Does LEEFF have flexibility to accommodate a borrower’s company-specific or sector-specific needs?

While economic terms have been standardized for fairness purposes, LEEFF is structured to accommodate sector- or company-specific borrowing requirements with regard to inter-creditor flexibility.

 Does LEEFF require applicants to seek forbearance from, and share security with, existing senior secured lenders?

Yes. LEEFF requires that 20% of the aggregate loan amount be secured alongside existing senior secured facilities so that these lenders share risk with Canada and reinforce their commitment to eligible businesses. This requirement necessitates that existing lenders cooperate with eligible businesses to permit the LEEFF loan alongside existing debt. The amount of cooperation required will vary from applicant to applicant.

LEEFF accommodates some variation in terms (interest rate and payment, maturity, etc.) for the secured portion of the loan, so as to match the terms of the borrower’s existing secured debt and account for factors such as different types of collateral.

Can LEEFF loans be used to repay or refinance other borrowings?

No. Borrowers are prohibited from using the LEEFF loan to repay or refinance other borrowings, because the program is designed to provide necessary incremental liquidity to eligible Canadian businesses to assist with continued operations during the current economic situation.

 Does LEEFF permit borrowers to continue funding capital projects and scheduled repayments of existing indebtedness?

A borrower may be permitted to use the LEEFF loan to fund expenditures with respect to existing or new capital projects if those capital projects are described in the application and approved by CEEFC on a case-by-case basis during the application process.

As noted above, the LEEFF loan may not be used to repay existing indebtedness; however, borrowers will be permitted to make scheduled repayments of existing indebtedness owing to third party lenders from cash sources other than LEEFF advances.

How does CEEFC intend to manage its potential equity interest in the subset of LEEFF borrowers that would be required to issue warrants to CEEFC?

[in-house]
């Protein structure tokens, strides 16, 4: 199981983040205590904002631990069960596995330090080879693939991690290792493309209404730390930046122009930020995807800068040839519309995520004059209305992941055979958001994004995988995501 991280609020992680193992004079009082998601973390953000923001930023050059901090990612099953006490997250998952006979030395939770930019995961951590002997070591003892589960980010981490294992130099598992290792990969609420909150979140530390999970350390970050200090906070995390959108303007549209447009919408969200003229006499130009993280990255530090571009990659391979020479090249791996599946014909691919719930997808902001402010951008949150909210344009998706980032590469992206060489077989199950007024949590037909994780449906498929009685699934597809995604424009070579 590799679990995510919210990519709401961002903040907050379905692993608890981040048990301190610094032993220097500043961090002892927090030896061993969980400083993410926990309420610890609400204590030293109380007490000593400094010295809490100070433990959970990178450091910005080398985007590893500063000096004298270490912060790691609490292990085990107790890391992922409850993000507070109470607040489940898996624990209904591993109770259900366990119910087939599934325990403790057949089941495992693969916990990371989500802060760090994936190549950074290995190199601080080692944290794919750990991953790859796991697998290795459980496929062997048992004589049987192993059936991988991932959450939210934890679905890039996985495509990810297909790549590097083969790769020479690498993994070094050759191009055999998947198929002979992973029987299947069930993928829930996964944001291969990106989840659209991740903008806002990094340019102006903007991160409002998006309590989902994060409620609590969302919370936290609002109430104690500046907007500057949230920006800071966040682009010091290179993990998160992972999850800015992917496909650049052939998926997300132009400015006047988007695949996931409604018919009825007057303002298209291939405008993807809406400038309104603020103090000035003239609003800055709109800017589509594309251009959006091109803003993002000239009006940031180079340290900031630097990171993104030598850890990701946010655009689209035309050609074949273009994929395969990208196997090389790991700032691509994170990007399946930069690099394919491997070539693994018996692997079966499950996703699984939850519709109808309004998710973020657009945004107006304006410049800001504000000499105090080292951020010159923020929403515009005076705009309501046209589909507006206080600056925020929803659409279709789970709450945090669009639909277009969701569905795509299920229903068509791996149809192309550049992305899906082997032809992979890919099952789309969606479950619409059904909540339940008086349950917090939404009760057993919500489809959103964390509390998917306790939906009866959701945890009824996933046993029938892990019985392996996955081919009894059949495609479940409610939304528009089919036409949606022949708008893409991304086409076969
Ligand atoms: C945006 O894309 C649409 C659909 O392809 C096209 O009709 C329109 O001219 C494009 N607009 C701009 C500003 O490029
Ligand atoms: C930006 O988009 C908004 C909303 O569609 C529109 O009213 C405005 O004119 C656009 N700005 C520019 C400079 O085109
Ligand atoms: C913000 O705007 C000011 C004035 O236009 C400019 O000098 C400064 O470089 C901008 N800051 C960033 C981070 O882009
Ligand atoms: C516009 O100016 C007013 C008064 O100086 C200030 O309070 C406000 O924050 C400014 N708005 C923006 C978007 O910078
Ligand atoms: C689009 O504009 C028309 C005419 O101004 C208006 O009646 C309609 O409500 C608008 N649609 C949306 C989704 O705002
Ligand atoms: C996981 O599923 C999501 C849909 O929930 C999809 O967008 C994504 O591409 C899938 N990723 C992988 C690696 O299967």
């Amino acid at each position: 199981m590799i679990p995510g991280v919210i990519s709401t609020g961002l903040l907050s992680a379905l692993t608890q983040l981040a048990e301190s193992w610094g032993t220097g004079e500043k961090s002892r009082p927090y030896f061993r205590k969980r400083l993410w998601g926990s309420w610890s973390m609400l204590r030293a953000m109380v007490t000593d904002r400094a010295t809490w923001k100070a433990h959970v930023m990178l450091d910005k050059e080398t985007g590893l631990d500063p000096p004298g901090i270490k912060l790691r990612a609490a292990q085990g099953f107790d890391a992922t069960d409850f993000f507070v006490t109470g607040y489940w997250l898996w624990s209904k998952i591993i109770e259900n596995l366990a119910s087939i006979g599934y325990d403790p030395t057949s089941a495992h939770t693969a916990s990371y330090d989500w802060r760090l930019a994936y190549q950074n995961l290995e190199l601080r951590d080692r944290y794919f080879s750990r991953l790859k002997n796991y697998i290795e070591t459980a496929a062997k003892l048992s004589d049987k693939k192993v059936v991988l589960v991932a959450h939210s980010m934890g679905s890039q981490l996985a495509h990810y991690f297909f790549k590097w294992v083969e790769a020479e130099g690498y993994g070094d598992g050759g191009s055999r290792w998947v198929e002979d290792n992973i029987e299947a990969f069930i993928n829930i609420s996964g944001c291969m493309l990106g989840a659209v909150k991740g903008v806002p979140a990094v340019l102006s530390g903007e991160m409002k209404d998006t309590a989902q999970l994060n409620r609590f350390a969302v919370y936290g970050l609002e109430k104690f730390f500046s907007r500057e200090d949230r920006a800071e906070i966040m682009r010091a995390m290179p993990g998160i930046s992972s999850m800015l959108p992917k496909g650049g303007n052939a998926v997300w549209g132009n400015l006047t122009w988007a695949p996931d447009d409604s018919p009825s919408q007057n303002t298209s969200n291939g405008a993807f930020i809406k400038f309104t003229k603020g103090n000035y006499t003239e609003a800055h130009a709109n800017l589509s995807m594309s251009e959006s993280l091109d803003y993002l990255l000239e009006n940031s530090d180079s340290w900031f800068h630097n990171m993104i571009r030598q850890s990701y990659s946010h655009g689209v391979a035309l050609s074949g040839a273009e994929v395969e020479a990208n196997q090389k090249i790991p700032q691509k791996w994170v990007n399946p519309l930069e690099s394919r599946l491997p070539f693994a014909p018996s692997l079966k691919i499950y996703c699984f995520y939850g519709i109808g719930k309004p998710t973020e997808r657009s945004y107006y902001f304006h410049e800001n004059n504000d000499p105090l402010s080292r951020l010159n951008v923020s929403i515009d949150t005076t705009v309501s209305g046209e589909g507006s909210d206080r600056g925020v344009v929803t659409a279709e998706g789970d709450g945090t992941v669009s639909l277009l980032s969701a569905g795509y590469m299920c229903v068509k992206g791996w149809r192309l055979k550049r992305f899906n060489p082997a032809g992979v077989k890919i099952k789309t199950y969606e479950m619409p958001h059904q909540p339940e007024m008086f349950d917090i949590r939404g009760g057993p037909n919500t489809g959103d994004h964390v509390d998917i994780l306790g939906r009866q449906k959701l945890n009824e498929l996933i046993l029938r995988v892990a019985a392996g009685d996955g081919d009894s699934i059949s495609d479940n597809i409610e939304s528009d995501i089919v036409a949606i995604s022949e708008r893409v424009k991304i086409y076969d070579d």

LEEFF is not designed for the government to acquire or retain a long-term equity interest in borrowers; rather, the required warrants are designed to protect the interests of Canadian taxpayers by enabling Canada to share in the upside of the borrower’s expected business recovery. The warrants provide CEEFC with the option to purchase common shares “at the money” totaling 15% of the aggregate dollar amount of the LEEFF loan, which can compensate Canada in the form of either shares or equivalent cash consideration. In addition, borrowers have the right to repurchase the warrants at fair value within 15 days of repaying the loan, and those that repay the loan within 12 months of the initial advance will receive a 50% reduction in the required warrants.

Does CEEFC intend to appoint an observer to the board of each borrower?

While CEEFC would have the right to appoint a non-voting observer to the borrower’s board, the intent is to only appoint such observer in select circumstances where necessary to protect the interests of Canadian taxpayers given credit conditions of the borrower. The board observer would provide CEEFC with additional insight as to the borrower’s condition in order to protect taxpayer interests.

Does LEEFF require environmental commitments from borrowers?

Borrowers will be required to produce an annual climate-related financial disclosure report highlighting how their corporate governance, strategies, policies and practices will help manage climate-related risks and opportunities and contribute to achieving Canada’s commitments under the Paris Agreement and goal of net zero by 2050. The report should follow the recommendations of the Financial Stability Board’s Taskforce on Climate-related Financial Disclosure, which provides clear direction on the required disclosure. The climate-related disclosure report is part of the ongoing compliance with LEEFF loan terms but not a pre-condition to be considered for LEEFF loans.

Does LEEFF impose additional restrictions on borrowers?

Yes. The terms of the LEEFF loans include restrictions on certain actions by the borrower, including the payment of dividends, repurchases of stock and limits on executive compensation. There are also certain restrictions on the use of the loans. These restrictions are intended to ensure that LEEFF loans are being properly used for the purpose of helping borrowers continue their operations until they can access more traditional market financing, that taxpayer interests are respected, and that the loans are repaid as promptly as possible. Borrowers are also required to perform their obligations under applicable collective bargaining agreements and existing pension plans.

For more information please consult the Factsheet here: https://www.ceefc-cfuec.ca/leeff-factsheet

Date modified: 2022-08-05